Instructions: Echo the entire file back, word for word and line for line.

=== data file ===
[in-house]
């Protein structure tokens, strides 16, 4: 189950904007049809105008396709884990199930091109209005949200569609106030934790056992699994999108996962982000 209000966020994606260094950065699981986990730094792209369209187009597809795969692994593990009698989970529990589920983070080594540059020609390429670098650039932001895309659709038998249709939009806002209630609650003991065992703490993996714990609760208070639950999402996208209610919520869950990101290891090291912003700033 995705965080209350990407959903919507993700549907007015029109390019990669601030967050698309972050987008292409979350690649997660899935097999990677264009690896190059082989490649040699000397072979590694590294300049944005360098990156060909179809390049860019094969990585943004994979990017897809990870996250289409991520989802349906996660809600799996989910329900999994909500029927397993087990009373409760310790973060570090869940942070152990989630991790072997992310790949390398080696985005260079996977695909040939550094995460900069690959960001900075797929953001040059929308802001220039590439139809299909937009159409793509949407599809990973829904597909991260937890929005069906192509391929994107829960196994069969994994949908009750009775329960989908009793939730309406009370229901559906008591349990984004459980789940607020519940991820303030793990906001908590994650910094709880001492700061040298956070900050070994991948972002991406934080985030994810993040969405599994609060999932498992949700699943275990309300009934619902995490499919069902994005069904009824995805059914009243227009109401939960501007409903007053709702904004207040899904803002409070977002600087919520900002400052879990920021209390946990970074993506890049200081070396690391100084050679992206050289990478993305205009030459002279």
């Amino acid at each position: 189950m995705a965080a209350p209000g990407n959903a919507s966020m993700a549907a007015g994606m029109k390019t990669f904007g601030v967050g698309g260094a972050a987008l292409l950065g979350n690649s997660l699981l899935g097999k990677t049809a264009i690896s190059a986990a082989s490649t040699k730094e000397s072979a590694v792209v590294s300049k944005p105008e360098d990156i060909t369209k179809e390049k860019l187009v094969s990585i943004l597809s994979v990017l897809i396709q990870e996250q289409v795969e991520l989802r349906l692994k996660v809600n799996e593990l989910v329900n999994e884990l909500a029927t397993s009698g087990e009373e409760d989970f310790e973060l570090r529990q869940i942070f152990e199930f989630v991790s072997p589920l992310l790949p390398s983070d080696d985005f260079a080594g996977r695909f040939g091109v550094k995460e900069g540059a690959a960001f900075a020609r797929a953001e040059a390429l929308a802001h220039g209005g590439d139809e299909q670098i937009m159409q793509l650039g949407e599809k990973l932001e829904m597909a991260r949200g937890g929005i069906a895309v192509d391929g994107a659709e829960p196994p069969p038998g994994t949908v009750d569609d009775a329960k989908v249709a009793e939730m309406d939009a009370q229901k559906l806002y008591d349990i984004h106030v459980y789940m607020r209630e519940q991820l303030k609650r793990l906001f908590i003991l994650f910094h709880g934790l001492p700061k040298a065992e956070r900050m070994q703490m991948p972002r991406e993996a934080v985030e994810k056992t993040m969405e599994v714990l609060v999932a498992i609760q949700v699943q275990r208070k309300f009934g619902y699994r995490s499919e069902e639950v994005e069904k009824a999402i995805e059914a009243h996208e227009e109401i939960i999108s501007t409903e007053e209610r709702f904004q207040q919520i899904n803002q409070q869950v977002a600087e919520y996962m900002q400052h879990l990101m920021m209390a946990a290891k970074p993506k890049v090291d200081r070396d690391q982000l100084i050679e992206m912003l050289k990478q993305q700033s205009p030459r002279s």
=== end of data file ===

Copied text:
[in-house]
């Protein structure tokens, strides 16, 4: 189950904007049809105008396709884990199930091109209005949200569609106030934790056992699994999108996962982000 209000966020994606260094950065699981986990730094792209369209187009597809795969692994593990009698989970529990589920983070080594540059020609390429670098650039932001895309659709038998249709939009806002209630609650003991065992703490993996714990609760208070639950999402996208209610919520869950990101290891090291912003700033 995705965080209350990407959903919507993700549907007015029109390019990669601030967050698309972050987008292409979350690649997660899935097999990677264009690896190059082989490649040699000397072979590694590294300049944005360098990156060909179809390049860019094969990585943004994979990017897809990870996250289409991520989802349906996660809600799996989910329900999994909500029927397993087990009373409760310790973060570090869940942070152990989630991790072997992310790949390398080696985005260079996977695909040939550094995460900069690959960001900075797929953001040059929308802001220039590439139809299909937009159409793509949407599809990973829904597909991260937890929005069906192509391929994107829960196994069969994994949908009750009775329960989908009793939730309406009370229901559906008591349990984004459980789940607020519940991820303030793990906001908590994650910094709880001492700061040298956070900050070994991948972002991406934080985030994810993040969405599994609060999932498992949700699943275990309300009934619902995490499919069902994005069904009824995805059914009243227009109401939960501007409903007053709702904004207040899904803002409070977002600087919520900002400052879990920021209390946990970074993506890049200081070396690391100084050679992206050289990478993305205009030459002279």
């Amino acid at each position: 189950m995705a965080a209350p209000g990407n959903a919507s966020m993700a549907a007015g994606m029109k390019t990669f904007g601030v967050g698309g260094a972050a987008l292409l950065g979350n690649s997660l699981l899935g097999k990677t049809a264009i690896s190059a986990a082989s490649t040699k730094e000397s072979a590694v792209v590294s300049k944005p105008e360098d990156i060909t369209k179809e390049k860019l187009v094969s990585i943004l597809s994979v990017l897809i396709q990870e996250q289409v795969e991520l989802r349906l692994k996660v809600n799996e593990l989910v329900n999994e884990l909500a029927t397993s009698g087990e009373e409760d989970f310790e973060l570090r529990q869940i942070f152990e199930f989630v991790s072997p589920l992310l790949p390398s983070d080696d985005f260079a080594g996977r695909f040939g091109v550094k995460e900069g540059a690959a960001f900075a020609r797929a953001e040059a390429l929308a802001h220039g209005g590439d139809e299909q670098i937009m159409q793509l650039g949407e599809k990973l932001e829904m597909a991260r949200g937890g929005i069906a895309v192509d391929g994107a659709e829960p196994p069969p038998g994994t949908v009750d569609d009775a329960k989908v249709a009793e939730m309406d939009a009370q229901k559906l806002y008591d349990i984004h106030v459980y789940m607020r209630e519940q991820l303030k609650r793990l906001f908590i003991l994650f910094h709880g934790l001492p700061k040298a065992e956070r900050m070994q703490m991948p972002r991406e993996a934080v985030e994810k056992t993040m969405e599994v714990l609060v999932a498992i609760q949700v699943q275990r208070k309300f009934g619902y699994r995490s499919e069902e639950v994005e069904k009824a999402i995805e059914a009243h996208e227009e109401i939960i999108s501007t409903e007053e209610r709702f904004q207040q919520i899904n803002q409070q869950v977002a600087e919520y996962m900002q400052h879990l990101m920021m209390a946990a290891k970074p993506k890049v090291d200081r070396d690391q982000l100084i050679e992206m912003l050289k990478q993305q700033s205009p030459r002279s």